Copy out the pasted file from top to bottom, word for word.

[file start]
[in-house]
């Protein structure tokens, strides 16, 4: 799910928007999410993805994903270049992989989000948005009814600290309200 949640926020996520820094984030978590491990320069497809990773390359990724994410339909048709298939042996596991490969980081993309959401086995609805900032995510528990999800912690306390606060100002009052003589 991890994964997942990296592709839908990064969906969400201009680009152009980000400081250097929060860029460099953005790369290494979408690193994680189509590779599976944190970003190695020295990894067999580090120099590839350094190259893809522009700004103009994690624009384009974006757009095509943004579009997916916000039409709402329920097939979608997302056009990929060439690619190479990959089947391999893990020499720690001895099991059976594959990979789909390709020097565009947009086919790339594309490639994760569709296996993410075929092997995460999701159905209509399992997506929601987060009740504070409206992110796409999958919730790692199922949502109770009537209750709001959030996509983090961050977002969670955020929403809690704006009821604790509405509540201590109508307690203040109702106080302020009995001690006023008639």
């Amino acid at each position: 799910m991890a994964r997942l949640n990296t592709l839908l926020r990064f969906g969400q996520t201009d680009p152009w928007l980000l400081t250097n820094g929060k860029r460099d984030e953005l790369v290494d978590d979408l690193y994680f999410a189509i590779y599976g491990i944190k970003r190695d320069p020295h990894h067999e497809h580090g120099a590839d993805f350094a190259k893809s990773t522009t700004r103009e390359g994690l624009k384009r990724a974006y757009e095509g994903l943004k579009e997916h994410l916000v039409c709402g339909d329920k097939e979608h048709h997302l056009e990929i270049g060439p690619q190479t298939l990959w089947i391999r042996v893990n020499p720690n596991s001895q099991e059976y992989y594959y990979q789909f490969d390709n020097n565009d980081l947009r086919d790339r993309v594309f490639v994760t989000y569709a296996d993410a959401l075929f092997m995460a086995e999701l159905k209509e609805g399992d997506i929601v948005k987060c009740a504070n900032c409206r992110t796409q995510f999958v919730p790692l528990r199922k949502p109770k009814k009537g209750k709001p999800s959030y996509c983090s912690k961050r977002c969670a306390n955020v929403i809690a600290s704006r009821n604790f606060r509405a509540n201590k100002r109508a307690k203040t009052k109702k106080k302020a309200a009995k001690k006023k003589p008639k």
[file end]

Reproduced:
[in-house]
């Protein structure tokens, strides 16, 4: 799910928007999410993805994903270049992989989000948005009814600290309200 949640926020996520820094984030978590491990320069497809990773390359990724994410339909048709298939042996596991490969980081993309959401086995609805900032995510528990999800912690306390606060100002009052003589 991890994964997942990296592709839908990064969906969400201009680009152009980000400081250097929060860029460099953005790369290494979408690193994680189509590779599976944190970003190695020295990894067999580090120099590839350094190259893809522009700004103009994690624009384009974006757009095509943004579009997916916000039409709402329920097939979608997302056009990929060439690619190479990959089947391999893990020499720690001895099991059976594959990979789909390709020097565009947009086919790339594309490639994760569709296996993410075929092997995460999701159905209509399992997506929601987060009740504070409206992110796409999958919730790692199922949502109770009537209750709001959030996509983090961050977002969670955020929403809690704006009821604790509405509540201590109508307690203040109702106080302020009995001690006023008639």
């Amino acid at each position: 799910m991890a994964r997942l949640n990296t592709l839908l926020r990064f969906g969400q996520t201009d680009p152009w928007l980000l400081t250097n820094g929060k860029r460099d984030e953005l790369v290494d978590d979408l690193y994680f999410a189509i590779y599976g491990i944190k970003r190695d320069p020295h990894h067999e497809h580090g120099a590839d993805f350094a190259k893809s990773t522009t700004r103009e390359g994690l624009k384009r990724a974006y757009e095509g994903l943004k579009e997916h994410l916000v039409c709402g339909d329920k097939e979608h048709h997302l056009e990929i270049g060439p690619q190479t298939l990959w089947i391999r042996v893990n020499p720690n596991s001895q099991e059976y992989y594959y990979q789909f490969d390709n020097n565009d980081l947009r086919d790339r993309v594309f490639v994760t989000y569709a296996d993410a959401l075929f092997m995460a086995e999701l159905k209509e609805g399992d997506i929601v948005k987060c009740a504070n900032c409206r992110t796409q995510f999958v919730p790692l528990r199922k949502p109770k009814k009537g209750k709001p999800s959030y996509c983090s912690k961050r977002c969670a306390n955020v929403i809690a600290s704006r009821n604790f606060r509405a509540n201590k100002r109508a307690k203040t009052k109702k106080k302020a309200a009995k001690k006023k003589p008639k």